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Health and medicine

Fighting tinnitus and the Ménière syndrome

Defined by the British tinnitus association as a ringing, whistling, buzzing and humming in the ears and/or head without any external source it has been a bit of an ailment for me for over a year now. It all started a few years back when I started to get presumably viral related Ménière syndrome attacks. They appeared about once or twice a year and got worse towards the end – the last one “flattened” me for about 12h with a few days recovery after that. Ménière syndrome are more or less severe attacks of vertigo, severe tinnitus, nausea with no hearing loss. There are probably more definitions around so please bare with me. The ones I described are the most obvious.

Auris Medical made a sound that tries to reproduce what tinnitus sounds like on top of music: tinnitus

After the last attack I had in April 2008 I was left with persistent undulating tinnitus. It wasn’t as severe as during the Ménière’s attack but it was very unsettling. After a few weeks it was still there and it slowly got me worrying. Whent to see my GP who referred me to a ENT (Ear nose and throat) specialist in Carmarthen. Since then I have been there for a few visits and also had a CT scan a couple MRI scans and various tests performed on me, much to my frustration at times.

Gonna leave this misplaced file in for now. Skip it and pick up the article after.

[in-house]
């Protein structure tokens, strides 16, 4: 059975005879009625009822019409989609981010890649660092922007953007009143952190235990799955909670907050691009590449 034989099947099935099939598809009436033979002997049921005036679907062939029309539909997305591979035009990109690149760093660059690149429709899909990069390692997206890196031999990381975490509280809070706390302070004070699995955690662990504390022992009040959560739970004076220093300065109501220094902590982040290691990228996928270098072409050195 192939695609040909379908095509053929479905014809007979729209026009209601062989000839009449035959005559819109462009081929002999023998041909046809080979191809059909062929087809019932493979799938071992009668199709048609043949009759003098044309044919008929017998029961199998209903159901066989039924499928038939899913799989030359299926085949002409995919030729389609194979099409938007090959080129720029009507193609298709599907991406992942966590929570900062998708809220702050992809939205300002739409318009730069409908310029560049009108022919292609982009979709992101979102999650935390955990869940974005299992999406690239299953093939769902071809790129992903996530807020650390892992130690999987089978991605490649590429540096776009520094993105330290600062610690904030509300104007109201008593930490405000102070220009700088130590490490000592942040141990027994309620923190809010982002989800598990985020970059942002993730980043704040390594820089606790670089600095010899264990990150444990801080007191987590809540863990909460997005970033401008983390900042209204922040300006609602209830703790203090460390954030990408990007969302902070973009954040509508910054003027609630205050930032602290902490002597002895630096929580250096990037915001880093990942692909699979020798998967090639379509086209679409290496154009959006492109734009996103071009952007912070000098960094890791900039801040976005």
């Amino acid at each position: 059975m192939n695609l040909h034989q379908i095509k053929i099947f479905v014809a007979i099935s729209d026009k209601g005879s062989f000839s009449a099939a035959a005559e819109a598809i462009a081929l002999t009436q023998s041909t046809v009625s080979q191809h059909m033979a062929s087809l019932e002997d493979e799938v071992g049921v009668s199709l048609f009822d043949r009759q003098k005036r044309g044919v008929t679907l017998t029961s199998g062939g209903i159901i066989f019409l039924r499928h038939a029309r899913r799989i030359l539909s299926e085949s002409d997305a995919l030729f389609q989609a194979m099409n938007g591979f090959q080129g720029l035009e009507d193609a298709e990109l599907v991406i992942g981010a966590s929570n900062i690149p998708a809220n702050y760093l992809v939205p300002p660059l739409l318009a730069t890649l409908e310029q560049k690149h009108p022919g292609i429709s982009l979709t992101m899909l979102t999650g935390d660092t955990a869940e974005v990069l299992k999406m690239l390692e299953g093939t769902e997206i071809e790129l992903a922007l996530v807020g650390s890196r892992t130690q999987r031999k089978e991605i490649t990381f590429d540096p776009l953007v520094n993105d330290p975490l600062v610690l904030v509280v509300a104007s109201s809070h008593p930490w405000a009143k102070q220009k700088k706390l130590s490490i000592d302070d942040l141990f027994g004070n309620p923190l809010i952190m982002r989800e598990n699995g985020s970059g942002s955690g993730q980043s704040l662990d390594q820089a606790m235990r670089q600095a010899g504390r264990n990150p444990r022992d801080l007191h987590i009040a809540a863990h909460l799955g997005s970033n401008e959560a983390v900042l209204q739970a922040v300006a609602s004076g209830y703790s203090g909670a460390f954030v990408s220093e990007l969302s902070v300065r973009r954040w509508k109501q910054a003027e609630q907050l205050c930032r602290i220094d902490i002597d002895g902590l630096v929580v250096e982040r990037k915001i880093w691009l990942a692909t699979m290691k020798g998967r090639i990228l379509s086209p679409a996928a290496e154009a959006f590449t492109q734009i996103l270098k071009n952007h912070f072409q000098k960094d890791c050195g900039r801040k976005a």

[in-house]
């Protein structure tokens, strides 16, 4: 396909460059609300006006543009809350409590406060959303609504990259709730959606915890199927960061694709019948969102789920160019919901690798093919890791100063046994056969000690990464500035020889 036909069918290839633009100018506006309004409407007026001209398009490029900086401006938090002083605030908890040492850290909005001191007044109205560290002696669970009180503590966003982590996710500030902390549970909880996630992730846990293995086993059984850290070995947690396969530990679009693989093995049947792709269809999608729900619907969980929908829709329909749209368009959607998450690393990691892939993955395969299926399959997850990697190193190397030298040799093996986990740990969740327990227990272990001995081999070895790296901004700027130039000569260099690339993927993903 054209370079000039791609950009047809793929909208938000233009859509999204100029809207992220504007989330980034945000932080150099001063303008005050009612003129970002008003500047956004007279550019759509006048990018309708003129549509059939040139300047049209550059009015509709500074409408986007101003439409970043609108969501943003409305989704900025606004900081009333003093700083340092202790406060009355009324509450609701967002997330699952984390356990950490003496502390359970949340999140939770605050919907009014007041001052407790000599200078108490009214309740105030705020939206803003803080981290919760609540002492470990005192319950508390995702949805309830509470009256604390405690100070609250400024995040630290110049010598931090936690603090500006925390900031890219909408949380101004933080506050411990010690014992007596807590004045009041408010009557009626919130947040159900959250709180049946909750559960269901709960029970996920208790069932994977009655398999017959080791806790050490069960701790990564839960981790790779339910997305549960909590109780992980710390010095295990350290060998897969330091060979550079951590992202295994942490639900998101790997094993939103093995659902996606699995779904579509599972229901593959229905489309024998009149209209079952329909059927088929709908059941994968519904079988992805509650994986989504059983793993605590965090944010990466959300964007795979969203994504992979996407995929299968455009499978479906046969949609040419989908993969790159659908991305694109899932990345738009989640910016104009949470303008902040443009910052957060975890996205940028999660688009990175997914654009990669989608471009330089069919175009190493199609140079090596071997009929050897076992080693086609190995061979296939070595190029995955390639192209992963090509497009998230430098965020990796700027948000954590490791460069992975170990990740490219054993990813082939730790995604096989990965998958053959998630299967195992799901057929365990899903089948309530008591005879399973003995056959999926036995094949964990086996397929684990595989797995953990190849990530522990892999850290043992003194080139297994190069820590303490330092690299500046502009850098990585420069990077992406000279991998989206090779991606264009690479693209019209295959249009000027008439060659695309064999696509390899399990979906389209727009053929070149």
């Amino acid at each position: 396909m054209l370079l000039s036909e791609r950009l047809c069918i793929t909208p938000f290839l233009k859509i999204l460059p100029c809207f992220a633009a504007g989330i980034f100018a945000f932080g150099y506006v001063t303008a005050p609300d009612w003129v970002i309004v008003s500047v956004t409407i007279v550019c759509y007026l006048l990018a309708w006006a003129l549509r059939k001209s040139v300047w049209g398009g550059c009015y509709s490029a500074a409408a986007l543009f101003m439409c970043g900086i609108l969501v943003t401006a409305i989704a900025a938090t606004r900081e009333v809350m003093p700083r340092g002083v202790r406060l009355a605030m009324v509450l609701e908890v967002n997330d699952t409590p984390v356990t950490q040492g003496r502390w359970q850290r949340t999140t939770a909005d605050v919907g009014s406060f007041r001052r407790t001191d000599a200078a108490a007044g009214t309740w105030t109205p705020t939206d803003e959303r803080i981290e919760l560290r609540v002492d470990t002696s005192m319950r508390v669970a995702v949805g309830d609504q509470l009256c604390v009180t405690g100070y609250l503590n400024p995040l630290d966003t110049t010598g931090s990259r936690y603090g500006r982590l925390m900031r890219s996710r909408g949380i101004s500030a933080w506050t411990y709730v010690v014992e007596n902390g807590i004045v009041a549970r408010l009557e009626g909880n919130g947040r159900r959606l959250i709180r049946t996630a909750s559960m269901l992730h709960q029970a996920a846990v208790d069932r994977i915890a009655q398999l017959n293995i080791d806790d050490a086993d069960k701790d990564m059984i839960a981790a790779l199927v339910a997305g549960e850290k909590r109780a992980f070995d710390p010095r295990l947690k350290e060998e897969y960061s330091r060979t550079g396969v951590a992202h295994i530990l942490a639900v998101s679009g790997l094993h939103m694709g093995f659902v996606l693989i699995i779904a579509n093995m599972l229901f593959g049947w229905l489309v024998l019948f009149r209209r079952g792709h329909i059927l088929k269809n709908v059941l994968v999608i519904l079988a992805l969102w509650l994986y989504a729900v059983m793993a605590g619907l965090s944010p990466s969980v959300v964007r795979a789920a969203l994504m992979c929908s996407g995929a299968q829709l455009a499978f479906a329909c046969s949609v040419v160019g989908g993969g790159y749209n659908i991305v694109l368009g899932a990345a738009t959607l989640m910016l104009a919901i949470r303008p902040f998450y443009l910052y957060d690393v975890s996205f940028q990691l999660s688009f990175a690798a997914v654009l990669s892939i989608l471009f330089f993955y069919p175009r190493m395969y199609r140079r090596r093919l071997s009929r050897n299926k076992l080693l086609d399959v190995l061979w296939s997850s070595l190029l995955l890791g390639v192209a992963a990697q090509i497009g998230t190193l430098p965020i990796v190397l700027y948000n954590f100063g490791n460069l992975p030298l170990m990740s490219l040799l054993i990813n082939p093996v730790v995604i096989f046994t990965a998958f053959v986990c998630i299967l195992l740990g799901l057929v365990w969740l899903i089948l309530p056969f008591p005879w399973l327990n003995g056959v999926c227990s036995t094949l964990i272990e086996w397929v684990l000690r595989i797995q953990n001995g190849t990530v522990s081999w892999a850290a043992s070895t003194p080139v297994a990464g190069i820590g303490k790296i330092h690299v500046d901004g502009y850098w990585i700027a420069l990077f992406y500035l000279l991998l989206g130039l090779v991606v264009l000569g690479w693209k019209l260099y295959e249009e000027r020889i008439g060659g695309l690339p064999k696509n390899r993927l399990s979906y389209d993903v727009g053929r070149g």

I was told that the tinnitus is not going to be permanent and that it is due, in my case, to fluid build-up in the inner ear, however this was more of a presumption than a definitive diagnosis.The best thing I was advised to do was to get used to the sound (while I have it) and to not get frustrated or depressed by it.

The times, when you usually hear it the mos,t is in the evening and morning. This also includes during the night if you happen to wake up. At the beginning the tinnitus was so bad that I was waking up just from it. Going back to sleep after that was quite a job. The resulting insomnia can cause much more severe problems and I hope they weren’t that bad with me.